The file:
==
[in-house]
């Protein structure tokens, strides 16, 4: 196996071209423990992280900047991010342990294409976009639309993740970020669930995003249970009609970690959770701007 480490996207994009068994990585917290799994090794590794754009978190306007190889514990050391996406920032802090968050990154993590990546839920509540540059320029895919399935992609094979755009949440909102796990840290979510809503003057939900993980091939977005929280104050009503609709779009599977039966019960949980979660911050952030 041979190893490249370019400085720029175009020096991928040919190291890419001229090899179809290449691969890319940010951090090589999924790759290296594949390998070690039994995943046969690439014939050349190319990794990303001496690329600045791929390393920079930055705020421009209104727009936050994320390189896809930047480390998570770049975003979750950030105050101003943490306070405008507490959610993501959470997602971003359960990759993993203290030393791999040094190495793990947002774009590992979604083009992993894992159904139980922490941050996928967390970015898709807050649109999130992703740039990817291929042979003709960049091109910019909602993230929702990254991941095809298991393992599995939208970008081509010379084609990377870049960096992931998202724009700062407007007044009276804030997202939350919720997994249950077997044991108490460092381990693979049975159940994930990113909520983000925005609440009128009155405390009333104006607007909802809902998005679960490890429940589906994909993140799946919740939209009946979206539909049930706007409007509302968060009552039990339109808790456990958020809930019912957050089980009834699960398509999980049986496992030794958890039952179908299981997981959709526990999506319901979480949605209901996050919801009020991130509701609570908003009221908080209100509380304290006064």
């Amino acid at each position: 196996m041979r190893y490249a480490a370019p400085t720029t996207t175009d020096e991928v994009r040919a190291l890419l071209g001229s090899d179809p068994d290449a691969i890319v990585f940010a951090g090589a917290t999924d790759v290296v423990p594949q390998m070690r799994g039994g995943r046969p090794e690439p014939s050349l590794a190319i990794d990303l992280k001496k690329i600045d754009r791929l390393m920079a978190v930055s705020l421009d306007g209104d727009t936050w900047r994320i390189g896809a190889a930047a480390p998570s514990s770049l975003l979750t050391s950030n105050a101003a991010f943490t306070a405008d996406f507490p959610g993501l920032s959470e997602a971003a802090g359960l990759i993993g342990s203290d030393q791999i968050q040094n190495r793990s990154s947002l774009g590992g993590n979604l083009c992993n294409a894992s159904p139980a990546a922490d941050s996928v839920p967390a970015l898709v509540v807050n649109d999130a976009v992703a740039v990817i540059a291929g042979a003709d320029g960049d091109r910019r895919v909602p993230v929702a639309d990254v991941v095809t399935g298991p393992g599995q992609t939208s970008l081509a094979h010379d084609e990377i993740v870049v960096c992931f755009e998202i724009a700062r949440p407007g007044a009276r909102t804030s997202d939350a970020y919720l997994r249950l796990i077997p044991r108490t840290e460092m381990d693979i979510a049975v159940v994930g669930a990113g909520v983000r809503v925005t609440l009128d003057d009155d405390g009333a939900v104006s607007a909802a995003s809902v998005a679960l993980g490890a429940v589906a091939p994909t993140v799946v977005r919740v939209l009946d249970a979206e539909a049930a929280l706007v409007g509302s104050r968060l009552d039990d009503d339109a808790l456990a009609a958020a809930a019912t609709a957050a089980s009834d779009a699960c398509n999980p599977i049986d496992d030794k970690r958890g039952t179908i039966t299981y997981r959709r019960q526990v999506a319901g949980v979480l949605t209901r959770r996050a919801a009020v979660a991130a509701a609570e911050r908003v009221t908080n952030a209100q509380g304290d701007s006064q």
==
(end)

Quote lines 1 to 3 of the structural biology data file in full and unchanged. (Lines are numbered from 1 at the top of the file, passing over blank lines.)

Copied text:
[in-house]
């Protein structure tokens, strides 16, 4: 196996071209423990992280900047991010342990294409976009639309993740970020669930995003249970009609970690959770701007 480490996207994009068994990585917290799994090794590794754009978190306007190889514990050391996406920032802090968050990154993590990546839920509540540059320029895919399935992609094979755009949440909102796990840290979510809503003057939900993980091939977005929280104050009503609709779009599977039966019960949980979660911050952030 041979190893490249370019400085720029175009020096991928040919190291890419001229090899179809290449691969890319940010951090090589999924790759290296594949390998070690039994995943046969690439014939050349190319990794990303001496690329600045791929390393920079930055705020421009209104727009936050994320390189896809930047480390998570770049975003979750950030105050101003943490306070405008507490959610993501959470997602971003359960990759993993203290030393791999040094190495793990947002774009590992979604083009992993894992159904139980922490941050996928967390970015898709807050649109999130992703740039990817291929042979003709960049091109910019909602993230929702990254991941095809298991393992599995939208970008081509010379084609990377870049960096992931998202724009700062407007007044009276804030997202939350919720997994249950077997044991108490460092381990693979049975159940994930990113909520983000925005609440009128009155405390009333104006607007909802809902998005679960490890429940589906994909993140799946919740939209009946979206539909049930706007409007509302968060009552039990339109808790456990958020809930019912957050089980009834699960398509999980049986496992030794958890039952179908299981997981959709526990999506319901979480949605209901996050919801009020991130509701609570908003009221908080209100509380304290006064």
């Amino acid at each position: 196996m041979r190893y490249a480490a370019p400085t720029t996207t175009d020096e991928v994009r040919a190291l890419l071209g001229s090899d179809p068994d290449a691969i890319v990585f940010a951090g090589a917290t999924d790759v290296v423990p594949q390998m070690r799994g039994g995943r046969p090794e690439p014939s050349l590794a190319i990794d990303l992280k001496k690329i600045d754009r791929l390393m920079a978190v930055s705020l421009d306007g209104d727009t936050w900047r994320i390189g896809a190889a930047a480390p998570s514990s770049l975003l979750t050391s950030n105050a101003a991010f943490t306070a405008d996406f507490p959610g993501l920032s959470e997602a971003a802090g359960l990759i993993g342990s203290d030393q791999i968050q040094n190495r793990s990154s947002l774009g590992g993590n979604l083009c992993n294409a894992s159904p139980a990546a922490d941050s996928v839920p967390a970015l898709v509540v807050n649109d999130a976009v992703a740039v990817i540059a291929g042979a003709d320029g960049d091109r910019r895919v909602p993230v929702a639309d990254v991941v095809t399935g298991p393992g599995q992609t939208s970008l081509a094979h010379d084609e990377i993740v870049v960096c992931f755009e998202i724009a700062r949440p407007g007044a009276r909102t804030s997202d939350a970020y919720l997994r249950l796990i077997p044991r108490t840290e460092m381990d693979i979510a049975v159940v994930g669930a990113g909520v983000r809503v925005t609440l009128d003057d009155d405390g009333a939900v104006s607007a909802a995003s809902v998005a679960l993980g490890a429940v589906a091939p994909t993140v799946v977005r919740v939209l009946d249970a979206e539909a049930a929280l706007v409007g509302s104050r968060l009552d039990d009503d339109a808790l456990a009609a958020a809930a019912t609709a957050a089980s009834d779009a699960c398509n999980p599977i049986d496992d030794k970690r958890g039952t179908i039966t299981y997981r959709r019960q526990v999506a319901g949980v979480l949605t209901r959770r996050a919801a009020v979660a991130a509701a609570e911050r908003v009221t908080n952030a209100q509380g304290d701007s006064q």